Maria Lujan said the visit from the Astros and Sunshine Kids was a pleasant surprise, especially for her 7-year-old son Sam Lujan, who has been coming to the Cancer Center since May.

“When they have events like this it’s so nice,” Lujan said. “It distracts him from what he’s going though while he’s here.”

Dr. Susan Blaney, director of Texas Children’s Cancer and Hematology Centers, attended the event and said respites such as these are greatly appreciated.

“Our patients, families and staff work hard each and every day to combat cancer,” Blaney said. “Adding some fun to that hard work is always a bonus, and we are thankful that the Astros and Sunshine Kids provided that opportunity.”

The 2017 World Series champs Houston Astros will start their new season March 28 on the road against the Tampa Bay Rays.

The first home game will be April 5 against their American League West rival Oakland A’s.


Director of Texas Children’s Trauma and Grief Center Dr. Julie Kaplow was recently named Chief of Psychology.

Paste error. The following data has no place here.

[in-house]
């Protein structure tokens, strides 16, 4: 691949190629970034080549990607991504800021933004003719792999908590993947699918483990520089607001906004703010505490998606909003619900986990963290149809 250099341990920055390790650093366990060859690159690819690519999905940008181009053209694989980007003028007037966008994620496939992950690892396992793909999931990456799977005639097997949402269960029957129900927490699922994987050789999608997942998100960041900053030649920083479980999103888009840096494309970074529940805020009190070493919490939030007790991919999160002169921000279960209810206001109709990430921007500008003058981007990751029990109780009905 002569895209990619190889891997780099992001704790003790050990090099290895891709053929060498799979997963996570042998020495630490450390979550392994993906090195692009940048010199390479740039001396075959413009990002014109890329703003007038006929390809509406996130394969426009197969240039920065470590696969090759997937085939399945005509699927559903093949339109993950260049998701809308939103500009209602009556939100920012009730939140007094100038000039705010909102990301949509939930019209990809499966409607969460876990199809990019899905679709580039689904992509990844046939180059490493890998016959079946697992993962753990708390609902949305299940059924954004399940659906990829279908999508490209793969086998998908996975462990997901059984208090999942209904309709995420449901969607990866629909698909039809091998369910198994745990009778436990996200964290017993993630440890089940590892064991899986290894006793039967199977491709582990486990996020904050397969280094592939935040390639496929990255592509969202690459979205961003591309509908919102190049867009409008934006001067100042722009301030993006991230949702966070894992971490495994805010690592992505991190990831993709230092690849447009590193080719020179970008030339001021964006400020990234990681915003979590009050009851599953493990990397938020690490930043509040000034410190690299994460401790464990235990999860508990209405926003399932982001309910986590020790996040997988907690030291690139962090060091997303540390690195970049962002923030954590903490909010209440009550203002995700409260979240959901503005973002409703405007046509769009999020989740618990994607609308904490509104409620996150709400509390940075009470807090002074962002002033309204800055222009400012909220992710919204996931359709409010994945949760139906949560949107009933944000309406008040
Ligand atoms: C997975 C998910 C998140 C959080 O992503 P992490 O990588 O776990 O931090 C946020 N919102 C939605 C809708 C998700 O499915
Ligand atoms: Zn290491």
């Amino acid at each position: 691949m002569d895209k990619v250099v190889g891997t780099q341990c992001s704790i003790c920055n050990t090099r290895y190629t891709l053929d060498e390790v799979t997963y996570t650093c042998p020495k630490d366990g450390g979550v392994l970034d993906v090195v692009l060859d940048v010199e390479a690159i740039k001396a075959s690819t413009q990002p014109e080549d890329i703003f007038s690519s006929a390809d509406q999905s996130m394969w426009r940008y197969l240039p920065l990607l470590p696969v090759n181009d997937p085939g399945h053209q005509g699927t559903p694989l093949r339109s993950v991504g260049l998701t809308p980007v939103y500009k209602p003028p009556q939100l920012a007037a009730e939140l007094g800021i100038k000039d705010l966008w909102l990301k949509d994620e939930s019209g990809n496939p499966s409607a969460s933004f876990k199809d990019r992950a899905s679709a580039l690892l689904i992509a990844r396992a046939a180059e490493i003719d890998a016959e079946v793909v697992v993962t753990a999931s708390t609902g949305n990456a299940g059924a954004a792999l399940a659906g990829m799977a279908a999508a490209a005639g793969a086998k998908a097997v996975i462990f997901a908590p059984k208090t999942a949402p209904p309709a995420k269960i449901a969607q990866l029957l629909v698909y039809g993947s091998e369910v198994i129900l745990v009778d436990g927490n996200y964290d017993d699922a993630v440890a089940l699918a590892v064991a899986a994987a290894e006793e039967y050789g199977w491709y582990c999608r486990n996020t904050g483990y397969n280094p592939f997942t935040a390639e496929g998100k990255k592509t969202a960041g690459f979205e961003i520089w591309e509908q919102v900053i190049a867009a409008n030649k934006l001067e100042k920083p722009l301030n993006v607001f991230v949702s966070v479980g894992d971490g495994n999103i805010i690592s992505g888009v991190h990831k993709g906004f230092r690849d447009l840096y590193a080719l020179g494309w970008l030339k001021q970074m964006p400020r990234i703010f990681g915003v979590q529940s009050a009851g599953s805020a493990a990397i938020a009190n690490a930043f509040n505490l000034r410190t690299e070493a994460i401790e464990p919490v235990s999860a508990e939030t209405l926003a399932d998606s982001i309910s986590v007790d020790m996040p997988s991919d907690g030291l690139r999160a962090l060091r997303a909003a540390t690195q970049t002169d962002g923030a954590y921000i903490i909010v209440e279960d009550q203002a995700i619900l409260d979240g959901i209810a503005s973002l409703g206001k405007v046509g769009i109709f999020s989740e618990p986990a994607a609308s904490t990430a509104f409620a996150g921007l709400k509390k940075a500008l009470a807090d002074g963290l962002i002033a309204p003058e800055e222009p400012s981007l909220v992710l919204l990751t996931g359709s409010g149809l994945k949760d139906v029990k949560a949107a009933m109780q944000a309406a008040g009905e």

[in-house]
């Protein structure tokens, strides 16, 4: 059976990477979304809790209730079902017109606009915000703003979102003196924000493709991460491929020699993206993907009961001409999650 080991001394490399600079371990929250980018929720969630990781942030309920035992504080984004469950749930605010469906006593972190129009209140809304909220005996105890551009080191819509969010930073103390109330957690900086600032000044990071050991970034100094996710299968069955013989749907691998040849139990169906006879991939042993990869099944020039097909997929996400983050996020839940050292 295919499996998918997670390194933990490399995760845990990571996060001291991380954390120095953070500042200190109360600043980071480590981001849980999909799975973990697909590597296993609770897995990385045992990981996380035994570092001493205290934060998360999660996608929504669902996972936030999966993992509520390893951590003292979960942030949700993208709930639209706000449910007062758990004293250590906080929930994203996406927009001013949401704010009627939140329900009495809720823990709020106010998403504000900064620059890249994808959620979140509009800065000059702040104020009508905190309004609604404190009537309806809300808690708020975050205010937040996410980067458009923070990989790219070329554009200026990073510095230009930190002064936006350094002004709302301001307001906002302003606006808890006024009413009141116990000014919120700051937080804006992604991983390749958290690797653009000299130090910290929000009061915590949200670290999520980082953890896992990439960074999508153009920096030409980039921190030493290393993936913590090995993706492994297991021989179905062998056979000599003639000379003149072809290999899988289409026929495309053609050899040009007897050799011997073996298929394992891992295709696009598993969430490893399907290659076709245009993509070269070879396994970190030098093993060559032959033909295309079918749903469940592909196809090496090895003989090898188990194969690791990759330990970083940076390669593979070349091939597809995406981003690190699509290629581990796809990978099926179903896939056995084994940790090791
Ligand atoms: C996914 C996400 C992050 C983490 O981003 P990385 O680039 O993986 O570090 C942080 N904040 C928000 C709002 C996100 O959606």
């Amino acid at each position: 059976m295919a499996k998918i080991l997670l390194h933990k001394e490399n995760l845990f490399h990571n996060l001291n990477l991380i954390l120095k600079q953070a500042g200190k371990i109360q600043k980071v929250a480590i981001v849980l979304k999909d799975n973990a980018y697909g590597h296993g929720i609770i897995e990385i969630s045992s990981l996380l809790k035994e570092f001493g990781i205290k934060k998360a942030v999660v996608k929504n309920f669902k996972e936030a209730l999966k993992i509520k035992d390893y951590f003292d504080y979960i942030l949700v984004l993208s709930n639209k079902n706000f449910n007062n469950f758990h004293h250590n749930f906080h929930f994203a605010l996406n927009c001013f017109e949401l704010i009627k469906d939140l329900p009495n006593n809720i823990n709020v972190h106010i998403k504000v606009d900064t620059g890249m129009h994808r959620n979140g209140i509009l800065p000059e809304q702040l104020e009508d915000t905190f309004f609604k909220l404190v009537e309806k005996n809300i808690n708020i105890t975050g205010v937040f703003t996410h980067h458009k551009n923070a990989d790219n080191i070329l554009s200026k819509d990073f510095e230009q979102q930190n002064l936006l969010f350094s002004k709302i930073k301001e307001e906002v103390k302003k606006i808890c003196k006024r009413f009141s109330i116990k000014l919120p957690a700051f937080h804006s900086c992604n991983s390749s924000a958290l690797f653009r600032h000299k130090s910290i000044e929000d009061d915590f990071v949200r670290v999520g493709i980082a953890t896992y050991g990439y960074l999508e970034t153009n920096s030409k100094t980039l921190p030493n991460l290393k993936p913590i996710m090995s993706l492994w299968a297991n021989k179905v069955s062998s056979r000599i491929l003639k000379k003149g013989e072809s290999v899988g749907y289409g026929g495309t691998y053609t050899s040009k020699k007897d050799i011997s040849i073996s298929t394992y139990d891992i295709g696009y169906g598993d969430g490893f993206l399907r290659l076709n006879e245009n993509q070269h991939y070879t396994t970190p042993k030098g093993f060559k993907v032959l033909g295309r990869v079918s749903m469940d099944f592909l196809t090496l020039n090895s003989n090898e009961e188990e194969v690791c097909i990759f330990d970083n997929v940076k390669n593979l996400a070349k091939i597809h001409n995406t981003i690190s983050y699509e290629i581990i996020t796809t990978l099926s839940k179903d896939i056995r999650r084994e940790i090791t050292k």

Kaplow, who also serves as head of psychology in the Department of Pediatrics at Baylor College of Medicine, is an expert in childhood trauma and bereavement. As director of the Trauma and Grief Center, a SAMHSA-funded Treatment and Service Adaptation Center of the National Child Traumatic Stress Network, Kaplow oversees evidence-based assessment, treatment and research with youth and families exposed to traumas and/or losses, and develops and disseminates trauma- and bereavement-informed “best practices” to community providers nationwide.

A strong proponent of a scientist-practitioner approach, Kaplow’s primary research interests focus on the biological, behavioral and psychological consequences of childhood trauma and bereavement, with an emphasis on therapeutically modifiable factors that can be used to inform psychosocial interventions. Kaplow’s ongoing studies examine the effectiveness of treatments for various populations of youth including those with a history of trauma, youth exposed to traumatic bereavement, and youth anticipating the death of a loved one.